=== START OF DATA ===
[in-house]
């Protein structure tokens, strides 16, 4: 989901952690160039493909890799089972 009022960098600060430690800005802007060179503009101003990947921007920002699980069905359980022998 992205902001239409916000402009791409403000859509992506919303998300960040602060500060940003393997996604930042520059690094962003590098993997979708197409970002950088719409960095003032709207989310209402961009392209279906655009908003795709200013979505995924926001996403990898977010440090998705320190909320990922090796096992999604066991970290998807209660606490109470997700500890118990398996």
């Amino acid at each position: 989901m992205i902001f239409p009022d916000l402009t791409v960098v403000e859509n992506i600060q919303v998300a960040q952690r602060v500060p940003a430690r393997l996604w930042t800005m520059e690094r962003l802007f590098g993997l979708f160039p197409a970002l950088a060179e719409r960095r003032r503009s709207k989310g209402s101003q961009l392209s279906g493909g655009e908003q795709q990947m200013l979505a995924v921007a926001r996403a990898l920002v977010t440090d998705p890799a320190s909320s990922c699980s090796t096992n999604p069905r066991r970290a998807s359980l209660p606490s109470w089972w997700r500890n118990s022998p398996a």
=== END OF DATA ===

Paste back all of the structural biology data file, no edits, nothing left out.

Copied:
[in-house]
């Protein structure tokens, strides 16, 4: 989901952690160039493909890799089972 009022960098600060430690800005802007060179503009101003990947921007920002699980069905359980022998 992205902001239409916000402009791409403000859509992506919303998300960040602060500060940003393997996604930042520059690094962003590098993997979708197409970002950088719409960095003032709207989310209402961009392209279906655009908003795709200013979505995924926001996403990898977010440090998705320190909320990922090796096992999604066991970290998807209660606490109470997700500890118990398996």
């Amino acid at each position: 989901m992205i902001f239409p009022d916000l402009t791409v960098v403000e859509n992506i600060q919303v998300a960040q952690r602060v500060p940003a430690r393997l996604w930042t800005m520059e690094r962003l802007f590098g993997l979708f160039p197409a970002l950088a060179e719409r960095r003032r503009s709207k989310g209402s101003q961009l392209s279906g493909g655009e908003q795709q990947m200013l979505a995924v921007a926001r996403a990898l920002v977010t440090d998705p890799a320190s909320s990922c699980s090796t096992n999604p069905r066991r970290a998807s359980l209660p606490s109470w089972w997700r500890n118990s022998p398996a």